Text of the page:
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PKP CARGO uses drones to protect itself against cargo theft

PKP CARGO has launched a wide-ranging campaign to secure shipments in order to reduce pilferage of transported solid fuels, which grow in intensity in the autumn and winter season.  Apart from new organisational solutions, rail car security features and preventive campaigns run in collaboration with the Railroad Guards Service, drones will be used for the first time to monitor theft-prone areas.

“Pilferage of bulk commodities when moved by our company is a phenomenon we have been tackling for many years, and ensuing losses amount to as much as several million zlotys per year”, says Maciej Borecki, Head of Security and Audit Office at PKP CARGO. “In order to reduce the scale of this crime, this year we have decided to step up preventive measures and use the latest technologies.”

As a part of its measures, PKP CARGO focuses, first of all, on prevention. To this end, the carrier closely works with the Railroad Guards Service and the police who are competent to prosecute these crimes and perpetrators. In 2014, a special Threat Prevention Task Force was established, whose main goal is to reduce losses incurred by PKP CARGO. It operates mainly in the Silesian region, where thefts are most prevalent. The Task Force works closely with PKP CARGO offices in the region to obtain information about which coal mine and according to what timetable a coal shipment leaves. Members of the Task Force together with Railroad Guards monitor most vulnerable locations on an ongoing basis.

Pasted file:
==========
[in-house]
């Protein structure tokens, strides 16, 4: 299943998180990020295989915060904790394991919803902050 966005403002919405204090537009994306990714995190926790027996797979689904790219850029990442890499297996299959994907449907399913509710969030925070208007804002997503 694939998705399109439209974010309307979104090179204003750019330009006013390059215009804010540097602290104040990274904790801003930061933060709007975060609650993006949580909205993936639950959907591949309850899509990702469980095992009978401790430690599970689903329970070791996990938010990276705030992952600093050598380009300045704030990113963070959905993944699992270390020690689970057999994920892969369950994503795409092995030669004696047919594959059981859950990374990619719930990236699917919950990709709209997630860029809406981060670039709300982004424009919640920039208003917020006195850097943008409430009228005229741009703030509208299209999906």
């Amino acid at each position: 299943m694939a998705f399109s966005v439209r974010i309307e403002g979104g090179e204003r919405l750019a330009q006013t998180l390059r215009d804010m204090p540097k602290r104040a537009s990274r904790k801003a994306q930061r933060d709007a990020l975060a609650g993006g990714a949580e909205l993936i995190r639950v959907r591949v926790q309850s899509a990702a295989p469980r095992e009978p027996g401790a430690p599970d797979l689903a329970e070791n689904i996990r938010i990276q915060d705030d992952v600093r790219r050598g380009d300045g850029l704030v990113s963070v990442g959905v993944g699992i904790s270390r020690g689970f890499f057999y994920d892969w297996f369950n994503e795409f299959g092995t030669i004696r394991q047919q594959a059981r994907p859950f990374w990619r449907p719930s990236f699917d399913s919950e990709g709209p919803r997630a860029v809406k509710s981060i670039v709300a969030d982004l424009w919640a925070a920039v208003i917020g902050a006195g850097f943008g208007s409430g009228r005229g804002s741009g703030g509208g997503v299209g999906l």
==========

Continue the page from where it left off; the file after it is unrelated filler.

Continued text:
Additionally, cyclical preventive campaigns are organised in collaboration with specially trained response teams from the Railroad Guards Service. This year, PKP CARGO has started to use for this purpose drones, which make it possible to carry out aerial surveillance. These devices are equipped with different types of cameras, including infrared cameras, which make them effective, whatever the time of the day or weather conditions.

This year, PKP CARGO is also introducing much more effective bolt-based rail car security features. Rail cars have so far been secured by the so-called wiring, where door locks are blocked using standardised wires made of hardened steel. During tests of the new security features which involved over a hundred coal hoppers, not a single attempt to breach them has been successful.

“We can already say now that as a result of our hard work, this year we can see a gradual decrease in the number of such crimes compared to the last year. Only in the period between January and October, we managed to reduce losses related to thefts of solid fuels by over 20% in terms of the number of incidents, quantities of stolen coal and their value”, says Maciej Borecki“I am convinced that measures we have currently launched will allow us to reduce this criminal activity even further” – adds Maciej Borecki.

900 pilferages

During the first ten months of 2014, the carrier recorded almost 900 instances of coal theft. The total value of ensuing losses has been estimated at over PLN 4 million, while the quantity of stolen coal – at over 8,000 tonnes. With the advent of winter months, a sharp rise in the number of documented incidents and the volume of cargo lost to theft can be seen.

Thefts are usually committed by well-organised crime groups. One of the most frequently used methods is an attempt to stop the train e.g. by placing an obstacle across the tracks. In order to avoid derailment, train drivers are forced to stop the train set, informing relevant services about the obstacle. Then, thieves “syphon off” coal within a matter of minutes. During a single incident, thieves can manage to “syphon off” as much as several tonnes of coal.

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